Érik Desmazières: The Ambrosia of the Mind
NY Arts Magazine, February, 2002, Vol. 7, No. 2, by Mark Daniel Cohen
"They were urged on by the delirium of trying to reach the books in the Crimson Hexagon: books whose format is smaller than usual, all-powerful, illustrated and magical." — Jorge Luis Borges, "The Library of Babel"
The recent exhibition at Fitch-Febvrel was a stunning exegesis of Desmazières' capabilities. Containing more than two dozen etchings enhanced with aquatint, the exhibition was dominated by La Salle Labrouste de la Bibliothèque national, 2001, an enormous rendering of the main reading room of the national library in Paris, elaborate with a dizzying that seemed to possess the scale of a landscape.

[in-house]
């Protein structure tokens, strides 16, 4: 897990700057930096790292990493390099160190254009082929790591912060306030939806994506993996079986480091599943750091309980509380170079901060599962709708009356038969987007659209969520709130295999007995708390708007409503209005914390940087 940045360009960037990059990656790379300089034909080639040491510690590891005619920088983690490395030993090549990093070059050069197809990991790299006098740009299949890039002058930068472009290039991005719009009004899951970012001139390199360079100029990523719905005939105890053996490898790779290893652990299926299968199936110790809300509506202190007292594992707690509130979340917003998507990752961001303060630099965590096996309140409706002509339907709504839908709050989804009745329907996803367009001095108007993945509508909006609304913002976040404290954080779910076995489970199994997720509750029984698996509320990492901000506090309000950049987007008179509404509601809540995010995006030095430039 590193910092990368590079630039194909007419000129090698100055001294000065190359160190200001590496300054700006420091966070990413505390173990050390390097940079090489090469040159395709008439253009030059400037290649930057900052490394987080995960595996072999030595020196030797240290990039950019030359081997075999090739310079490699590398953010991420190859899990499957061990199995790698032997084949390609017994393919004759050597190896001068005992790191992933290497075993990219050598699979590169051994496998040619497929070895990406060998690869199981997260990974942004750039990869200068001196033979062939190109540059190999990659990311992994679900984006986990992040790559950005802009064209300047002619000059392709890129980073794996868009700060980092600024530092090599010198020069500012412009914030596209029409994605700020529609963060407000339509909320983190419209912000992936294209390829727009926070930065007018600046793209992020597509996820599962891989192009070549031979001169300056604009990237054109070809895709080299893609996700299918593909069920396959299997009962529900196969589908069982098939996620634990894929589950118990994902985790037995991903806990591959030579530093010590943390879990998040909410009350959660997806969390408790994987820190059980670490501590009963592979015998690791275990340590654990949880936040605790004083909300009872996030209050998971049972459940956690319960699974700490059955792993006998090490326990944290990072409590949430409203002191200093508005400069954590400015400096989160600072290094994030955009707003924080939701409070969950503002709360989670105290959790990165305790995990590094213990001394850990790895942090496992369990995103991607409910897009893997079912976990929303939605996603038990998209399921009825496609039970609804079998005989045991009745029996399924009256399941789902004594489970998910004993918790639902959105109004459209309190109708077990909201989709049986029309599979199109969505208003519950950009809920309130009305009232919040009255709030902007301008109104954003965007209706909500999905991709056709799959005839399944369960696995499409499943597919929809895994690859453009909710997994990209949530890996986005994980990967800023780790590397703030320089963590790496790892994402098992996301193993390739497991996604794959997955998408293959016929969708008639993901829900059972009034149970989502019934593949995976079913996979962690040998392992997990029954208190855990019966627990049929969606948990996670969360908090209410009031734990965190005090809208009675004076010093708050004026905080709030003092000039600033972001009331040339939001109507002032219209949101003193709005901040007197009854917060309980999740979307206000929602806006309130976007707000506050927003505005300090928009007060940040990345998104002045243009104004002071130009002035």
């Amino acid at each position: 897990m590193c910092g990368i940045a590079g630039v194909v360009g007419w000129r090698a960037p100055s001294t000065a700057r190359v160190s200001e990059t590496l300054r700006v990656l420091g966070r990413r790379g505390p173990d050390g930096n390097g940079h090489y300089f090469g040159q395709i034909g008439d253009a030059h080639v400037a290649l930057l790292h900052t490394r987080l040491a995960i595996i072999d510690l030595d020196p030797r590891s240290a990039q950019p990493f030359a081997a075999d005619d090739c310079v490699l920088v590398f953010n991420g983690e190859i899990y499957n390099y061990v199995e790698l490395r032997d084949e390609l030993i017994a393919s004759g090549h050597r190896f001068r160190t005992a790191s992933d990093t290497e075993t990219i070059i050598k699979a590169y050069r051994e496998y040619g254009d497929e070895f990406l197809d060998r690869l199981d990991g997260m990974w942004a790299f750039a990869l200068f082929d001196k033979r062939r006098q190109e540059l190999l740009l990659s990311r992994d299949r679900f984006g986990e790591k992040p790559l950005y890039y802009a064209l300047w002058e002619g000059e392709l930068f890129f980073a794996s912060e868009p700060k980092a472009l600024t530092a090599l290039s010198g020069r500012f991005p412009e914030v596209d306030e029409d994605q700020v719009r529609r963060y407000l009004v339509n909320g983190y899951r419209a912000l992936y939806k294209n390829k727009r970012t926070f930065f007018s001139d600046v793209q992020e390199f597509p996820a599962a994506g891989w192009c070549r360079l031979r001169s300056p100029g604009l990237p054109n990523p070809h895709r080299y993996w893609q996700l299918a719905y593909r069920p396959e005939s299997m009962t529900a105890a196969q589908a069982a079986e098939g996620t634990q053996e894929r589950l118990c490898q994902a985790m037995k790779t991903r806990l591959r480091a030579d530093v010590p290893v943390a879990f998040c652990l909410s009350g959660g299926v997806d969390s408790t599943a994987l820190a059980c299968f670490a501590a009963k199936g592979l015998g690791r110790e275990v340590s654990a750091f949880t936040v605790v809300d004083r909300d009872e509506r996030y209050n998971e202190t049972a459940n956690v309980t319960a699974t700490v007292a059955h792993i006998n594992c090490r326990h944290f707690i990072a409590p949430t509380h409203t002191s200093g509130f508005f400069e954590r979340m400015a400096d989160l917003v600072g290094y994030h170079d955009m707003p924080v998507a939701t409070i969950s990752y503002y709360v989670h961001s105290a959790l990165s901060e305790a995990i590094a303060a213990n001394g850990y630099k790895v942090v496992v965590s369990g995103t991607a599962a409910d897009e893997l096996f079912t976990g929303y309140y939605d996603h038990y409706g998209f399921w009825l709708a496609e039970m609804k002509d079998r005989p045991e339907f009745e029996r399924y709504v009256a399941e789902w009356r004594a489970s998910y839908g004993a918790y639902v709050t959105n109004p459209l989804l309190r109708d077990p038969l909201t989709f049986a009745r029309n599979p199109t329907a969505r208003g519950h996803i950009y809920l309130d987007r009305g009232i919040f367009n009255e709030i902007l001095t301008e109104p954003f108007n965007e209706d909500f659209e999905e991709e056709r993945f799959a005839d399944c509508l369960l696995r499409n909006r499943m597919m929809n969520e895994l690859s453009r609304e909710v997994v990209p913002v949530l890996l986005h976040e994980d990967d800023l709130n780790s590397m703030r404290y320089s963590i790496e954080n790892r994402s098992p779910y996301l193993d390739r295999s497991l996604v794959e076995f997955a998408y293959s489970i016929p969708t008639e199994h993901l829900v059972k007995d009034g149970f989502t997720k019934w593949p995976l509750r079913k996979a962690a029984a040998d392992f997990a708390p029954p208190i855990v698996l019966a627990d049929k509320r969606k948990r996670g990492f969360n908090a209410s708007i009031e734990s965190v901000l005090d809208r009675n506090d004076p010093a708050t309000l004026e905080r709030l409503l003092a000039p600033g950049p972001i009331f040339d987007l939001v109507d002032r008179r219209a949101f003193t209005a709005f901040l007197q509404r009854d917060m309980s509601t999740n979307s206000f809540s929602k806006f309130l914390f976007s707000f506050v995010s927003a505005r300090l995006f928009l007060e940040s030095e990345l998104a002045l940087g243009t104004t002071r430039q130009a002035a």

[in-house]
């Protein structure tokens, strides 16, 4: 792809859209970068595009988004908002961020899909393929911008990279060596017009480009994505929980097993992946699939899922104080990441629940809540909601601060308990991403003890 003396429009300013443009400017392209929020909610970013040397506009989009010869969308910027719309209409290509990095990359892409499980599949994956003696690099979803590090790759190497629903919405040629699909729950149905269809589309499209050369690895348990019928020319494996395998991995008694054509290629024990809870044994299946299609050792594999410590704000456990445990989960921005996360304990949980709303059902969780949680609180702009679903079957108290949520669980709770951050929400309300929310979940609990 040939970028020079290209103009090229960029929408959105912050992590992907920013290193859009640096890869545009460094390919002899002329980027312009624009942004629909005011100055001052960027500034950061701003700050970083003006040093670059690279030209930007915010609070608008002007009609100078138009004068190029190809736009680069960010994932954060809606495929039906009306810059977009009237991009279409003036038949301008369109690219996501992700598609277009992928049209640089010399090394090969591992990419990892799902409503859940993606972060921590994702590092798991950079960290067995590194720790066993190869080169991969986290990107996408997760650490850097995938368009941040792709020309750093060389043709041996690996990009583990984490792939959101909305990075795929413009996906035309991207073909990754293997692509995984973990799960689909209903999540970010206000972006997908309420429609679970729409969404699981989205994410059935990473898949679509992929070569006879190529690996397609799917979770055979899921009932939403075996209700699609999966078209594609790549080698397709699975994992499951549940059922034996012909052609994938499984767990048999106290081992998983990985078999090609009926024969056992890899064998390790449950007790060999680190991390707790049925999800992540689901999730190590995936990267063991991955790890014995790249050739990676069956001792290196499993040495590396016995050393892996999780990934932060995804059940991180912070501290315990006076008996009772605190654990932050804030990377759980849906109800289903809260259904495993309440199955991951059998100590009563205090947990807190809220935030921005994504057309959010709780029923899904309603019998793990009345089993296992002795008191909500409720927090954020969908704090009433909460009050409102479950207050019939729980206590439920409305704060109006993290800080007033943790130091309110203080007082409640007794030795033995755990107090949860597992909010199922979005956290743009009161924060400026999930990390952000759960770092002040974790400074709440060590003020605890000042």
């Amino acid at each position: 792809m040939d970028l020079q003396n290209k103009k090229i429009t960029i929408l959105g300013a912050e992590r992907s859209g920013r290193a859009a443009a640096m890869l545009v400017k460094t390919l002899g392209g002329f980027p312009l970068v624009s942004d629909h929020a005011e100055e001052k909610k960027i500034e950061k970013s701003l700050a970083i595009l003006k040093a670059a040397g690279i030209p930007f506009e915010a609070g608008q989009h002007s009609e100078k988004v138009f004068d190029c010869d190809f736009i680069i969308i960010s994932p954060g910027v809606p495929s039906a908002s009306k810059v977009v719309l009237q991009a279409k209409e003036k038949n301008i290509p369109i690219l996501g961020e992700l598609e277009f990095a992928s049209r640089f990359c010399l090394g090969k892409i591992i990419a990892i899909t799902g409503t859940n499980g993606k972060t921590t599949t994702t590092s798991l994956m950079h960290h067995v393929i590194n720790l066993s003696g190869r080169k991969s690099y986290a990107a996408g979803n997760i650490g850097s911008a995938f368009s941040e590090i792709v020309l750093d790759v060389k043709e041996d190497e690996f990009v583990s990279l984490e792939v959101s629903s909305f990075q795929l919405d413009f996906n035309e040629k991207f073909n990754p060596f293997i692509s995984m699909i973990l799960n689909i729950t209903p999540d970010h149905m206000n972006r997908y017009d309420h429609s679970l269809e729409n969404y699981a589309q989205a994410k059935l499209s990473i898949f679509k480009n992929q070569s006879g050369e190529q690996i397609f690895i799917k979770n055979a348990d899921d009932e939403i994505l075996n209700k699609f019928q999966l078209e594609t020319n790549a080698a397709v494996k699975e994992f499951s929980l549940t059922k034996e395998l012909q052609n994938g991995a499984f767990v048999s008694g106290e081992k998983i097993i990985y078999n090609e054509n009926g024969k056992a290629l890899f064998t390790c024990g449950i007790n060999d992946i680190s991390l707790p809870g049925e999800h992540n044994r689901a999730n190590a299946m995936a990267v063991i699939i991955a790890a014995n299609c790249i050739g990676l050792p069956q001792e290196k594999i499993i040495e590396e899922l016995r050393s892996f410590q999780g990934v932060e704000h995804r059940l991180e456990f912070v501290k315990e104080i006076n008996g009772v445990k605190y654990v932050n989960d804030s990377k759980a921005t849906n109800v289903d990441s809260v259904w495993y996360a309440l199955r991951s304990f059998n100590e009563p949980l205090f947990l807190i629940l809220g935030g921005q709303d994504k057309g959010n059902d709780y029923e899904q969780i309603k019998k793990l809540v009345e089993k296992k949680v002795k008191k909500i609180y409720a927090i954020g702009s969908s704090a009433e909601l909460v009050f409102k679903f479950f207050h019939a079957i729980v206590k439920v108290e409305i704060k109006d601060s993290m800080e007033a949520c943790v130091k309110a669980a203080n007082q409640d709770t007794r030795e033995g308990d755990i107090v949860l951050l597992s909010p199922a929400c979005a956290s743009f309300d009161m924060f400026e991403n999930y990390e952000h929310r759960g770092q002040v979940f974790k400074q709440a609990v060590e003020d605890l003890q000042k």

As fortunate was the inclusion of several of Desmazières' illustrations for a year 2000 edition of Jorge Luis Borges' "The Library of Babel". When illuminated by a master printmaker, Borges' story of the world as a perhaps infinite library makes the ideal instance of the illustrated book, which is the ideal application of the etching.
What such work offers is strictly pleasure, but from the hands of a master such as Desmazières, the pleasure is a rarefied one. And in a time of war, terror, and growing peril, rare pleasures are to be treasured. They are the stuff of life. There is something of magic in them, as Borges well knew.